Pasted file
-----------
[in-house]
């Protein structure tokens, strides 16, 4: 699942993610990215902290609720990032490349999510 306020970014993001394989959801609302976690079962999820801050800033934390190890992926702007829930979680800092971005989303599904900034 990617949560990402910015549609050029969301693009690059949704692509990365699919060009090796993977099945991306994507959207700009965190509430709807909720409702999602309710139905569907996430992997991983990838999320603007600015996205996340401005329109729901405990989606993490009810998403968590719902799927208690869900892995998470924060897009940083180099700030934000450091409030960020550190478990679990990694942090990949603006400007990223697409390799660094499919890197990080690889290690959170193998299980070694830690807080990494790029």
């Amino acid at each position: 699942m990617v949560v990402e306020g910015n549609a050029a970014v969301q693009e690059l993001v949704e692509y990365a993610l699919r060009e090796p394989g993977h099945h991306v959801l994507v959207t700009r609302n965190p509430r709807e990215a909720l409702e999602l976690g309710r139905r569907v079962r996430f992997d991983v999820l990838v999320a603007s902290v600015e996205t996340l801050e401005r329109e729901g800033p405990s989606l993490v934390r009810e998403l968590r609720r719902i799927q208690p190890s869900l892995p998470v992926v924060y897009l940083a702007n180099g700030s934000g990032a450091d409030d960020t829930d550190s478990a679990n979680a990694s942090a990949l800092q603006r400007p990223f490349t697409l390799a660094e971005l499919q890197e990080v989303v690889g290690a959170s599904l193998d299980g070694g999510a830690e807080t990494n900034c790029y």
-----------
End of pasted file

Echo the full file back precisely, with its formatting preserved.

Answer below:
[in-house]
């Protein structure tokens, strides 16, 4: 699942993610990215902290609720990032490349999510 306020970014993001394989959801609302976690079962999820801050800033934390190890992926702007829930979680800092971005989303599904900034 990617949560990402910015549609050029969301693009690059949704692509990365699919060009090796993977099945991306994507959207700009965190509430709807909720409702999602309710139905569907996430992997991983990838999320603007600015996205996340401005329109729901405990989606993490009810998403968590719902799927208690869900892995998470924060897009940083180099700030934000450091409030960020550190478990679990990694942090990949603006400007990223697409390799660094499919890197990080690889290690959170193998299980070694830690807080990494790029």
């Amino acid at each position: 699942m990617v949560v990402e306020g910015n549609a050029a970014v969301q693009e690059l993001v949704e692509y990365a993610l699919r060009e090796p394989g993977h099945h991306v959801l994507v959207t700009r609302n965190p509430r709807e990215a909720l409702e999602l976690g309710r139905r569907v079962r996430f992997d991983v999820l990838v999320a603007s902290v600015e996205t996340l801050e401005r329109e729901g800033p405990s989606l993490v934390r009810e998403l968590r609720r719902i799927q208690p190890s869900l892995p998470v992926v924060y897009l940083a702007n180099g700030s934000g990032a450091d409030d960020t829930d550190s478990a679990n979680a990694s942090a990949l800092q603006r400007p990223f490349t697409l390799a660094e971005l499919q890197e990080v989303v690889g290690a959170s599904l193998d299980g070694g999510a830690e807080t990494n900034c790029y």